Centering your goals at another person’s event is like going to a classmate’s birthday party and spending the whole time talking about how much better your birthday will be. I cannot tell you how many times I’ve been busting my ass working on pulling an event together and then 20 minutes before it begins some asshat asks if they can make an announcement about their event. No. Sit down. Listen and learn. Build relationships with people so that you can ask them at a more appropriate time. Go to people’s shit and be a good guest if you want them to show up to your shit.

Organizing vs. mobilizing

This concept has taken me years to understand, and sometimes I still fuck it up. For years, I thought that what I was doing was organizing when I was mobilizing. Organizing is the long term work of building people power. Mobilizing is the short term work of gathering people in their power. People can mobilize organically or as the result of a call to action. When people mobilize, they are drawn to an action: making phone calls, going to a rally, signing a petition. When people organize they are drawn to build power: long term campaigns and strategy, internal and external education, planning actions. The most effective type of action is one in which organized people are mobilized to make a demand of their target (discussed in the last post if you need a refresher).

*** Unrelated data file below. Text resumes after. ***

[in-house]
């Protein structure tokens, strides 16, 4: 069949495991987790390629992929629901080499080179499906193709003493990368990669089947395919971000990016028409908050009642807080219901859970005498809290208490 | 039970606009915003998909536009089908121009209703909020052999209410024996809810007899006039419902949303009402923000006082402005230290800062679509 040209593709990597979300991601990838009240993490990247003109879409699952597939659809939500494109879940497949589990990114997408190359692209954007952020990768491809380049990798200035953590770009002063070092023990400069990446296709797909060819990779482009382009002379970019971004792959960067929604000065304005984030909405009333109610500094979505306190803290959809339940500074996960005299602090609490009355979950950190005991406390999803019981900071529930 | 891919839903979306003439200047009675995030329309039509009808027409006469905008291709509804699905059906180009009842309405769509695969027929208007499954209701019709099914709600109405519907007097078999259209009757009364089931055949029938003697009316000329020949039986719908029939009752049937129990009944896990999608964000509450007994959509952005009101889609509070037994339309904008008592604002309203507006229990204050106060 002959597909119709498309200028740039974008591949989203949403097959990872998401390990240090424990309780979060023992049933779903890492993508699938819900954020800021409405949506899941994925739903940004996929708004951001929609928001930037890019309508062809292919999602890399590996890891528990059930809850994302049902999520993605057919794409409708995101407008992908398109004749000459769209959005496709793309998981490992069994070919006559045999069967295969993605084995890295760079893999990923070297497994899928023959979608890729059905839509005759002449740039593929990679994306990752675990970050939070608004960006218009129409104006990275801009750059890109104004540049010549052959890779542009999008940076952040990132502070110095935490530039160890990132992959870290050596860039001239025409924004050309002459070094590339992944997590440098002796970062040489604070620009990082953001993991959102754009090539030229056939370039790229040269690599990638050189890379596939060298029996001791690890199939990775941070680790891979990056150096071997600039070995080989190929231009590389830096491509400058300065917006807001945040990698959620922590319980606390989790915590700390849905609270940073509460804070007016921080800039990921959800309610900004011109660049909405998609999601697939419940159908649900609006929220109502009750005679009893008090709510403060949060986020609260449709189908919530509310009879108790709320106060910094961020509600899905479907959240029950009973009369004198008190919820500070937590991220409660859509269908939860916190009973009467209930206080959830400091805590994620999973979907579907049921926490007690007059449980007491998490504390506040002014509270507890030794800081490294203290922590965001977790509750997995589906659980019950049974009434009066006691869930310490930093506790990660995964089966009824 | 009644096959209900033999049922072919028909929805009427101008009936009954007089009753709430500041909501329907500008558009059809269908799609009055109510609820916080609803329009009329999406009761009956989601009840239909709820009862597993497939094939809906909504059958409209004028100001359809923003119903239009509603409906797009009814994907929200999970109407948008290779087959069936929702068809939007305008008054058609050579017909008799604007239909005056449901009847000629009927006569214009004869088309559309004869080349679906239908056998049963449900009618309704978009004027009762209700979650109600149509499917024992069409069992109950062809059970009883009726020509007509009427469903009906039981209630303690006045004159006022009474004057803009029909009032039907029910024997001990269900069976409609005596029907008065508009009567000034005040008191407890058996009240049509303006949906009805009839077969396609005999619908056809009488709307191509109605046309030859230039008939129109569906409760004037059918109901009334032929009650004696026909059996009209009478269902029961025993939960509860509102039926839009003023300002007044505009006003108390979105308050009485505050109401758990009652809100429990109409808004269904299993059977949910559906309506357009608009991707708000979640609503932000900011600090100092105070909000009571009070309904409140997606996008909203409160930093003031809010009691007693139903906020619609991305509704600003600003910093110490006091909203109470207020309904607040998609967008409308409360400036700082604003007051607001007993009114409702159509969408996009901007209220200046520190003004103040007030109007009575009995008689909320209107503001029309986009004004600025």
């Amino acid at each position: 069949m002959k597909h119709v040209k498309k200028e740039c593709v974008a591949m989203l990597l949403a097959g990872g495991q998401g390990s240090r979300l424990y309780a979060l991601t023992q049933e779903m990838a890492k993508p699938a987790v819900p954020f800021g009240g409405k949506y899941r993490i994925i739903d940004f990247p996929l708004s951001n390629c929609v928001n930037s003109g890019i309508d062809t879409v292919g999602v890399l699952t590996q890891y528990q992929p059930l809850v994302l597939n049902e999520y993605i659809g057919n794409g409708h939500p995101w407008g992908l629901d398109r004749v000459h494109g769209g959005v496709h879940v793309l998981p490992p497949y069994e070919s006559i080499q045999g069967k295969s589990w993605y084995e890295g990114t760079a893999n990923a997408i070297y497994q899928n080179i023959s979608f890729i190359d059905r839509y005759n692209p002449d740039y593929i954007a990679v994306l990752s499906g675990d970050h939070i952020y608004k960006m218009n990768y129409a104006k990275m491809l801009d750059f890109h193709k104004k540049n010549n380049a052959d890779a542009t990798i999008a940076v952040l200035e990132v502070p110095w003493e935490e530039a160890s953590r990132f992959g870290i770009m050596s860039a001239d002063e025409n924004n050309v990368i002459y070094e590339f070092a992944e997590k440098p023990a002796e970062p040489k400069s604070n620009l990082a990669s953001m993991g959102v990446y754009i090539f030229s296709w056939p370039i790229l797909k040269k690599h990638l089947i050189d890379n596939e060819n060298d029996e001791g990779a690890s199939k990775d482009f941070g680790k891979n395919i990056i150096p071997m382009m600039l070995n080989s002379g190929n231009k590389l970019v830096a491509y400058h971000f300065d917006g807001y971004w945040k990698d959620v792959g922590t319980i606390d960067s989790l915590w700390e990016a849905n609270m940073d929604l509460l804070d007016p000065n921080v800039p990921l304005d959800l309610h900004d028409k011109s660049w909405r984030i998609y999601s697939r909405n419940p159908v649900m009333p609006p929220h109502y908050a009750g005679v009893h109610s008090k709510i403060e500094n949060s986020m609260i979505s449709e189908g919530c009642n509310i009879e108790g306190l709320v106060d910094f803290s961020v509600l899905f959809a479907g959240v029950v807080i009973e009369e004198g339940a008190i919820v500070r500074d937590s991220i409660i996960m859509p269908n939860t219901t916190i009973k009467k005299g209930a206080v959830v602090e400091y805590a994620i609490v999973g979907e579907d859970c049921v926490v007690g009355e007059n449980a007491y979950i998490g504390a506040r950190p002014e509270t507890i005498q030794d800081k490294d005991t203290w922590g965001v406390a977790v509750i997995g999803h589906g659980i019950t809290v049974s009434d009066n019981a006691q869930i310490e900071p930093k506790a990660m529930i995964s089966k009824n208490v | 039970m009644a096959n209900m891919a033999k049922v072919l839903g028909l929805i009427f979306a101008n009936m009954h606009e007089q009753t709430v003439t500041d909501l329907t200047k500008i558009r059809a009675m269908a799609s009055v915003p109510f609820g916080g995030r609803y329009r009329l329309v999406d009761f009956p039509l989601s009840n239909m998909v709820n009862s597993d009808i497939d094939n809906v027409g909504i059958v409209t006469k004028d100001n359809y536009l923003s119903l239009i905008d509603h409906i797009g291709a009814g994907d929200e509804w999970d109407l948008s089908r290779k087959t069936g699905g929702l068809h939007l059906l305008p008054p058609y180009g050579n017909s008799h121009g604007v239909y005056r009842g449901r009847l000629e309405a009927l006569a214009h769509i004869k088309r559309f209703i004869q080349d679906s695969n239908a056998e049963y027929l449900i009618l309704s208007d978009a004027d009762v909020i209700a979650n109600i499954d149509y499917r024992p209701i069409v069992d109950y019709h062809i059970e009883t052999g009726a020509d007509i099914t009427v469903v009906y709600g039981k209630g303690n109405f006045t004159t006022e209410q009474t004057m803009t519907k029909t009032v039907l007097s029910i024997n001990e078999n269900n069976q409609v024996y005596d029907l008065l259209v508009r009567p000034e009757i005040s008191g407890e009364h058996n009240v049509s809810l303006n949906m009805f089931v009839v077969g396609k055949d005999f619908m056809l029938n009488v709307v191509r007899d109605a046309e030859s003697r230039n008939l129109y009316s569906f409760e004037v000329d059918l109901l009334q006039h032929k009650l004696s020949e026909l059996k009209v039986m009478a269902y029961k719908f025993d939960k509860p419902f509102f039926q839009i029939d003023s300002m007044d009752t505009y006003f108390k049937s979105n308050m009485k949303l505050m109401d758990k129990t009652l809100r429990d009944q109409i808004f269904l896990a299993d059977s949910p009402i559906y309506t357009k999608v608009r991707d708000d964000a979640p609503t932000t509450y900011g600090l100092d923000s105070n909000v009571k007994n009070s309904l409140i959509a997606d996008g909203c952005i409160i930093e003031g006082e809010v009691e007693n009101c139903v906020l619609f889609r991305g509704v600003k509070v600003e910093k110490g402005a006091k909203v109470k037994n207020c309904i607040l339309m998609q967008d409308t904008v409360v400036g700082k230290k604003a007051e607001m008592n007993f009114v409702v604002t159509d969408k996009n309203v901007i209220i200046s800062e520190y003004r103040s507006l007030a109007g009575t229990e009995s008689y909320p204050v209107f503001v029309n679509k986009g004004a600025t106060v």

Mobilizing without organizing is virtually meaningless. It is rare that one large action will result in structural change. I’m sure we have all had the experience of going to a large rally or protest and being inspired by the number of people taking action, only to never see even a quarter of those people at ongoing community meetings. It isn’t possible to organize the thousands of people who might show up to a rally. It is possible to pull in a handful of those people to organize in the hope that at the next large protest or rally, they will have the tools they need to pull in more people to create a steadily growing base of people power.